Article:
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Can cloning make better plants?

CAN CLONING MAKE BETTER PLANTS

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Answer Expert #27492

A clone refers to an offspring which is genetically identical to its sole parent and is asexually produced, and the basis of plant cloning can be dated back to biblical times (Salisbury, 2000). Plant clones can consist of entire populations; for example, all Southern Californian navel orange trees, form a clone descended from one ‘parent navel orange tree’ (Salisbury, 2000). Cloning has developed our understanding of numerous important cellular processes, such as nuclear differentiation and reprogramming, genomic imprinting and cellular ageing (McKinnell and Di Berardino, 1999). In the 1980s and 90s, several plant genes were cloned and examined within transformed cells to study their regulatory expression mechanisms (Goldberg, 2001).

Today, cloning plants is helping to meet the demands of feeding a rapidly expanding global population, by improving plant qualities such as increased size, yield and pest and disease resistance. Crop yields can be devastated by plant diseases, posing considerable threats to global food supplies (Steuernagel et al, 2016). Disease resistance genes represent an environmentally responsible and economical solution to controlling the impact of plant diseases; and cloning these genes can enable their durable deployment to whole crops on a global scale (Steuernagel et al, 2016). Cloning also provides a strategy to produce a uniform crop, providing a sales advantage in an age where crop specifications dictate sales prices dependent on specific marketing standards (UK Government, 2014). Important food crops such as rice, potatoes, tomatoes and corn (amongst many other) have now been genetically mapped, modified and cloned to enhance yields through conferring disease resistance and other beneficial characteristics (Martin et al, 1993; Vleeshouwers et al, 2011; Jones et al, 2014), making a vital contribution to feeding the world. In terms of food production, there is no doubt that cloning can make better plants.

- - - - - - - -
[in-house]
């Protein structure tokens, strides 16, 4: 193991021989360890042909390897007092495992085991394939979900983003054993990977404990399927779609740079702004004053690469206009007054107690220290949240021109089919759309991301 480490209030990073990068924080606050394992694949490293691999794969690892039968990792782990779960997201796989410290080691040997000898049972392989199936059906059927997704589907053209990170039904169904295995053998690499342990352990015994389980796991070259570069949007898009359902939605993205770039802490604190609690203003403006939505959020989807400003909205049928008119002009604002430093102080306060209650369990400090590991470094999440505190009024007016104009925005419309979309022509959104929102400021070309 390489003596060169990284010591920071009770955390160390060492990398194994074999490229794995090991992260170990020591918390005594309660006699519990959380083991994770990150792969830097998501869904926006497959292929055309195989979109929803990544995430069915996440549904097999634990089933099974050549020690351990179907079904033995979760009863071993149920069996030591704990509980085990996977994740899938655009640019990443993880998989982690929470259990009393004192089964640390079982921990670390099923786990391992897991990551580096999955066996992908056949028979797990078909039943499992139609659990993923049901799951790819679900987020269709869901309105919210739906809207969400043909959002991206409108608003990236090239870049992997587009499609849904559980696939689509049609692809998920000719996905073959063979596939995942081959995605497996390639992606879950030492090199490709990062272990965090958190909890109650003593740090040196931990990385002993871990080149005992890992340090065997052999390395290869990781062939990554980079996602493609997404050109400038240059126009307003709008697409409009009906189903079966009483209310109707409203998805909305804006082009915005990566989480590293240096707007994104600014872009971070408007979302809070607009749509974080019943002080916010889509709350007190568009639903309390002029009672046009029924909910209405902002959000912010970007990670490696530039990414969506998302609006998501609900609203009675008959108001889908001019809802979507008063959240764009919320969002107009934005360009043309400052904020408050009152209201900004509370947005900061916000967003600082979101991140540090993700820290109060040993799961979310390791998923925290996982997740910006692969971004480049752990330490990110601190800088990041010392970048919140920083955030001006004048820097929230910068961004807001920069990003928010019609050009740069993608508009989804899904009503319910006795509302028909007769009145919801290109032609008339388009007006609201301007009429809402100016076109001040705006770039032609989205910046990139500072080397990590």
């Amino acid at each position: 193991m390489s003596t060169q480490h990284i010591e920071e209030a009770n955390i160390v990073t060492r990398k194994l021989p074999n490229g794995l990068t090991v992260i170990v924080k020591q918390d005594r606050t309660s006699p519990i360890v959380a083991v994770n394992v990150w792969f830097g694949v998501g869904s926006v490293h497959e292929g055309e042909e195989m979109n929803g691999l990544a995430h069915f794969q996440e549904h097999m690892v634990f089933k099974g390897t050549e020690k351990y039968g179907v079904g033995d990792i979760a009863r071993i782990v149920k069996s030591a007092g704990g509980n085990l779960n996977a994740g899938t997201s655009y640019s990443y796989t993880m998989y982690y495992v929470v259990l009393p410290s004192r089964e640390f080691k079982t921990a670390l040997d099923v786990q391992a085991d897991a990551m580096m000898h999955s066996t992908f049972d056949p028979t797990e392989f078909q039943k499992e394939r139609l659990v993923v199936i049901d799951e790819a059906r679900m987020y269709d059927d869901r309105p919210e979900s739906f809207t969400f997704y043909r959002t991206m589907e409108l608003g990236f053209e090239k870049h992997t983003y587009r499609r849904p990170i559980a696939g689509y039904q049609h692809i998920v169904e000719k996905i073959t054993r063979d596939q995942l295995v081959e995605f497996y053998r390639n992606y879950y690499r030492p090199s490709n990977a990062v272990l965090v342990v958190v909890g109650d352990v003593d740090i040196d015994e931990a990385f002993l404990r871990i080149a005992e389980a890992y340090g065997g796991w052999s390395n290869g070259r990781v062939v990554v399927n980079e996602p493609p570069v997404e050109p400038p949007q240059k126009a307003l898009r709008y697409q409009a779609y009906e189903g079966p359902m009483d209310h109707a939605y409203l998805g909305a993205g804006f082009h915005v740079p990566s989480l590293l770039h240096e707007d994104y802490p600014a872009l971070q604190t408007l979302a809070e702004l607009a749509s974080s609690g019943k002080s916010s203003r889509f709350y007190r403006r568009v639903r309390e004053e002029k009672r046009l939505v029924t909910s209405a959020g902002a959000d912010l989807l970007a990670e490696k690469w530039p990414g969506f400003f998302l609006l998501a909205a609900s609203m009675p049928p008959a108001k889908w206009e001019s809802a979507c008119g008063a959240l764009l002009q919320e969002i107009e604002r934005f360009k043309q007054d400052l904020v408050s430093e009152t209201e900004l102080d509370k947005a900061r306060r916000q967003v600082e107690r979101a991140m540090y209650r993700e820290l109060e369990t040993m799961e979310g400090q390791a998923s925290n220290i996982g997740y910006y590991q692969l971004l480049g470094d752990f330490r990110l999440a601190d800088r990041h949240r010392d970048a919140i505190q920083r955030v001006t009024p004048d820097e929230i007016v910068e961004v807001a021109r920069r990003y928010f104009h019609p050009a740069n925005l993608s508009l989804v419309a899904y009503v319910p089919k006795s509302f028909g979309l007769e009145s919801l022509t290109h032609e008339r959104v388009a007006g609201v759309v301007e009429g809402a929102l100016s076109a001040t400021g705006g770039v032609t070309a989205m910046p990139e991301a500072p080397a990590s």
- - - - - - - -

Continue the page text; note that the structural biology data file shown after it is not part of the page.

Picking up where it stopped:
References

Goldberg, R. B., 2001. From Cot Curves to Genomics. How Gene Cloning Established New Concepts in Plant Biology. Plant Physiology: 125(1); 4-8

Jones, J. D. G, Verweij, W., Jupe, F., Cooke, D., Dorling, S., Tomlinson, L. et al, 2014.
Elevating crop disease resistance with cloned genes. Philosophical Transactions of the Royal Society: 369 (1639);

Martin, G. B., Brommonschenkel, S. H., Chunwongse, J., Frary, A., Ganal, M. W., Spivey, R. et al, 1993. Map-based cloning of a protein kinase gene conferring disease resistance in tomato
Science: 262; 1432-1432

McKinnell, R.G. and Di Berardino, M. A., 1999. Biology of Cloning: History and Rationale. BioScience: 49 (11): 875-885.
Salisbury, F. B., 2000. Biology of Cloning: History and Rationale. BioScience: 50(8); 636

Steuernagel, B., Periyannan, S. K., Hernández-Pinzón, I., Witek, K., Rouse, M. N., Yu, G., Hatta, A., Ayliffe, M., Bariana, H., Jones, J. D. G., Lagudah, E. S., Wulff, B. B. H., 2016. Rapid cloning of disease-resistance genes in plants using mutagenesis and sequence capture. Nature Biotechnology: 34; 652–655

UK Government, 2014. Marketing standards for fresh fruit and vegetables: https://www.gov.uk/guidance/comply-with-marketing-standards-for-fresh-fruit-and-vegetables [Accessed 18th November 2016]

Vleeshouwers, V. G., Raffaele, S., Vossen, J. H., Champouret, N., Oliva, R., et al, 2011. Understanding and exploiting late blight resistance in the age of effectors. Annual Reviews in Phytopathology: 49; 507–531